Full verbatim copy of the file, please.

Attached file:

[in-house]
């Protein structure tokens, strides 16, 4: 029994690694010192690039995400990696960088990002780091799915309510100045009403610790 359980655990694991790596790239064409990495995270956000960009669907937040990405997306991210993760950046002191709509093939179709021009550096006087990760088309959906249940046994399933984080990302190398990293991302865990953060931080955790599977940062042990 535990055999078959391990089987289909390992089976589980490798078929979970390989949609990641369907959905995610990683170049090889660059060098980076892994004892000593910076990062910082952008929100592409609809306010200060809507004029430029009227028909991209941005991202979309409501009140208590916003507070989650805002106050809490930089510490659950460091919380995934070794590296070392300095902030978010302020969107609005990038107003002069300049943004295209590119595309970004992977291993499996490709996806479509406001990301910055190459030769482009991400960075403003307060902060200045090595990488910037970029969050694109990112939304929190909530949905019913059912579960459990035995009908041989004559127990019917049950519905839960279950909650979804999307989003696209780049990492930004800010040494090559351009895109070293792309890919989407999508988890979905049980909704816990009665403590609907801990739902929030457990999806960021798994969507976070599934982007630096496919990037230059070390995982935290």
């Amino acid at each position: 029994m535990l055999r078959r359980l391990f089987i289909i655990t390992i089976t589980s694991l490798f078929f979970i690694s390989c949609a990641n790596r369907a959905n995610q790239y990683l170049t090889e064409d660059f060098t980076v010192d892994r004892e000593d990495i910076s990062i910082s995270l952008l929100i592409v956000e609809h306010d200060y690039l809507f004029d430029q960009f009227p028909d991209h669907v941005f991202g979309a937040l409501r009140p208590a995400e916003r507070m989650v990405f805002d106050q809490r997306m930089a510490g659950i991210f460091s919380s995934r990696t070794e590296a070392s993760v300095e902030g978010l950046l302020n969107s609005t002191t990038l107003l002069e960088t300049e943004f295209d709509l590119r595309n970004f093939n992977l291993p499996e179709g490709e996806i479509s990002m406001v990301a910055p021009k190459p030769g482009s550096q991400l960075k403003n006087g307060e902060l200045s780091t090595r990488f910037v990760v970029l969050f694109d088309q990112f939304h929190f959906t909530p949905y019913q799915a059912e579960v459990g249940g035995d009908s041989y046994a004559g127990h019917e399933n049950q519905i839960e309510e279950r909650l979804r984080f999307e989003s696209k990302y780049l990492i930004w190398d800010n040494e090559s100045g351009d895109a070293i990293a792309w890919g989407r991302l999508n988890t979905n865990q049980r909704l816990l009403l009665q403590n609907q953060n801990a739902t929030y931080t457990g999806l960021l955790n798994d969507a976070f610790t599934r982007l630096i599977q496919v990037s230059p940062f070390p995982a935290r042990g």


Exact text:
[in-house]
């Protein structure tokens, strides 16, 4: 029994690694010192690039995400990696960088990002780091799915309510100045009403610790 359980655990694991790596790239064409990495995270956000960009669907937040990405997306991210993760950046002191709509093939179709021009550096006087990760088309959906249940046994399933984080990302190398990293991302865990953060931080955790599977940062042990 535990055999078959391990089987289909390992089976589980490798078929979970390989949609990641369907959905995610990683170049090889660059060098980076892994004892000593910076990062910082952008929100592409609809306010200060809507004029430029009227028909991209941005991202979309409501009140208590916003507070989650805002106050809490930089510490659950460091919380995934070794590296070392300095902030978010302020969107609005990038107003002069300049943004295209590119595309970004992977291993499996490709996806479509406001990301910055190459030769482009991400960075403003307060902060200045090595990488910037970029969050694109990112939304929190909530949905019913059912579960459990035995009908041989004559127990019917049950519905839960279950909650979804999307989003696209780049990492930004800010040494090559351009895109070293792309890919989407999508988890979905049980909704816990009665403590609907801990739902929030457990999806960021798994969507976070599934982007630096496919990037230059070390995982935290």
């Amino acid at each position: 029994m535990l055999r078959r359980l391990f089987i289909i655990t390992i089976t589980s694991l490798f078929f979970i690694s390989c949609a990641n790596r369907a959905n995610q790239y990683l170049t090889e064409d660059f060098t980076v010192d892994r004892e000593d990495i910076s990062i910082s995270l952008l929100i592409v956000e609809h306010d200060y690039l809507f004029d430029q960009f009227p028909d991209h669907v941005f991202g979309a937040l409501r009140p208590a995400e916003r507070m989650v990405f805002d106050q809490r997306m930089a510490g659950i991210f460091s919380s995934r990696t070794e590296a070392s993760v300095e902030g978010l950046l302020n969107s609005t002191t990038l107003l002069e960088t300049e943004f295209d709509l590119r595309n970004f093939n992977l291993p499996e179709g490709e996806i479509s990002m406001v990301a910055p021009k190459p030769g482009s550096q991400l960075k403003n006087g307060e902060l200045s780091t090595r990488f910037v990760v970029l969050f694109d088309q990112f939304h929190f959906t909530p949905y019913q799915a059912e579960v459990g249940g035995d009908s041989y046994a004559g127990h019917e399933n049950q519905i839960e309510e279950r909650l979804r984080f999307e989003s696209k990302y780049l990492i930004w190398d800010n040494e090559s100045g351009d895109a070293i990293a792309w890919g989407r991302l999508n988890t979905n865990q049980r909704l816990l009403l009665q403590n609907q953060n801990a739902t929030y931080t457990g999806l960021l955790n798994d969507a976070f610790t599934r982007l630096i599977q496919v990037s230059p940062f070390p995982a935290r042990g």